Tuesday, December 24, 2013

Stormy anticipation

It's more or less dark now, this Christmas Eve, and I can no longer see the waves crashing over the pavement of the East Bay in Dunoon. I can, however, see the lights of our lifeline Western Ferries as a ship makes the crossing to The Other Side (we always think of it with capitals; somehow it seems to emphasise otherness...) after being off for several hours over high tide, and I can tell even without looking that the winds have eased off a bit.

 I have been fascinated for several hours now by this interactive map , of which this is a screen grab - taken just now, as the storm moves off to the north east. At the height of our cut-offness, we were, it appeared, living in the windiest part of the globe and I felt small and vulnerable stuck up here in my study looking out over the turbulent sea.

But now I can start to feel the excitement of Christmas Eve building in me as I contemplate the shock of leaving a warm house to head further up the hill to church, the thrill of the dark church and the candles, and the privilege of singing with our quartet that will open the Midnight Mass. For the past 39 years this has been my Christmas - the tension and the joy in the darkness - and only when it is over can I relax.

Kids, get that champagne on ice!

Friday, December 20, 2013

Mamma Mia, or what happens when you run out of tenors ...

You have to laugh. All these years of singing - it's a good 50 years since I last sang in the Hillhead High School madrigal group, at the time the acme of my singing career - singing said madrigals, to say nothing of masses, introits and anthems, hymns, funeral sentences ... I won't go on. You get the picture. When I was in my early 20s my ambition was to sound like Alfred Deller, and I got pretty close, even if in the doing of it I sang sharp because I wasn't using my whole voice; when I sat Higher Music in S6 I was made to sing soprano and cope with Gretchen am Spinnrade, inter alia. Since then I have been a sort of alto in various ensembles, from the St Maura Singers (a quartet, still singing together) through the New Consort of Voices (a group formed in Glasgow University, in which I met Mr B and in which we both sang till we left Glasgow for the wild west) to the Hesperians. This last was a four-part choir that we formed within six months of our arrival in Dunoon - we put the word out in the school and contacts formed quite literally on the street, and one September evening we hired a room in the school and waited. Within 30 minutes we had sufficient voices to cover the parts, and six months later performed Vivaldi's Gloria in public.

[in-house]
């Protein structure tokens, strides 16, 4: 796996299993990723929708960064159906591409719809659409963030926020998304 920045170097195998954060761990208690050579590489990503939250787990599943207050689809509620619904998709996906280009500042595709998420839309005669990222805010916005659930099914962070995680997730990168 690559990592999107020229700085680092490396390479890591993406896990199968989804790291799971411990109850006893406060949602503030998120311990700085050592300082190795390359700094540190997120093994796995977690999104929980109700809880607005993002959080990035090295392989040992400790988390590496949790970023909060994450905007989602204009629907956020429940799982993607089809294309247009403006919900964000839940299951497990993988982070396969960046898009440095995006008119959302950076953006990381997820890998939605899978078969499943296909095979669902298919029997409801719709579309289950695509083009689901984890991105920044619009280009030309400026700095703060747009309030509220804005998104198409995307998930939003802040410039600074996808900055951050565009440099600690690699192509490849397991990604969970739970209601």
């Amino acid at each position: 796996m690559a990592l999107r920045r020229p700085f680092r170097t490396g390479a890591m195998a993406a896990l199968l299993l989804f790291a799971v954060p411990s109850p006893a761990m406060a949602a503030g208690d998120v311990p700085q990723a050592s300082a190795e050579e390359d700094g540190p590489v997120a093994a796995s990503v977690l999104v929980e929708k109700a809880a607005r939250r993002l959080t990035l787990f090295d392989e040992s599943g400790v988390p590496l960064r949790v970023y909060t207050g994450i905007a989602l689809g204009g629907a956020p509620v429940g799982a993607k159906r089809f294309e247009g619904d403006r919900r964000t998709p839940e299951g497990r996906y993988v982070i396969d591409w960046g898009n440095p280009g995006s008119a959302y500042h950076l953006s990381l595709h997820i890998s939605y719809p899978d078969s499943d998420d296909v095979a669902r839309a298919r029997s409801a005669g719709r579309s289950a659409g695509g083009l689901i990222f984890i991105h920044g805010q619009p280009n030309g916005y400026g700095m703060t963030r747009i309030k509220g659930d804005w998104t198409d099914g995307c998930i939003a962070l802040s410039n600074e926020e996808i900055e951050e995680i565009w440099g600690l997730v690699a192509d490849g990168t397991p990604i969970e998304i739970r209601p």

Eventually we ran out of tenors. The Americans left Dunoon, and some of our men with them. Age took its toll on others. We disbanded the choir and concentrated on church music. And then, years later, we retired - and behold: the women who had been young newcomers in the last years of the Hesperians wanted to sing again, and 8+1 was formed. Eight women, one man. Now there are ten of us, and the name is merely that and no longer a description.

And all this history is to tell you why you have to laugh. Because 8+1 can and does tackle the kind of music which has been my life all these years - but that's not all we do. And it's because we do other stuff that two weeks ago we sang a set of songs from ABBA's Mamma Mia, with a backing track, at a Christmas Party in Benmore Gardens Gallery, and are still the talk of the steamie. (These days, the steamie is the supermarket, where yesterday I met the organiser of the event: "best ever", she said.) It was completely OTT, that performance, because the backing track (yes, we have a backing track) got stuck on "High" and Mr B couldn't get it down before the one-page intro finished with the result that this choir of women, only one of whom is under 40, had to belt out the songs as if we were in the movie. We had not a microphone among us, but we made a helluva sound and we loved every moment of it.

Worse is to follow. I had never been a fan of ABBA (too old) and I hate musicals. I had to learn these blooming songs from the sheet music while everyone else was singing them from past knowledge - and "Waterloo" on the page ain't easy, rhythmically speaking. But now I've got them - and I'm stuck with them. For the past month I find myself singing snatches of Abba as I walk round the shops or hike up a glen. I fill silences with sudden bursts of song. I am handed a copy of Carols for Choirs and sing "Thank you for the music". No wonder ABBA were/are so popular. I shall never be the same again.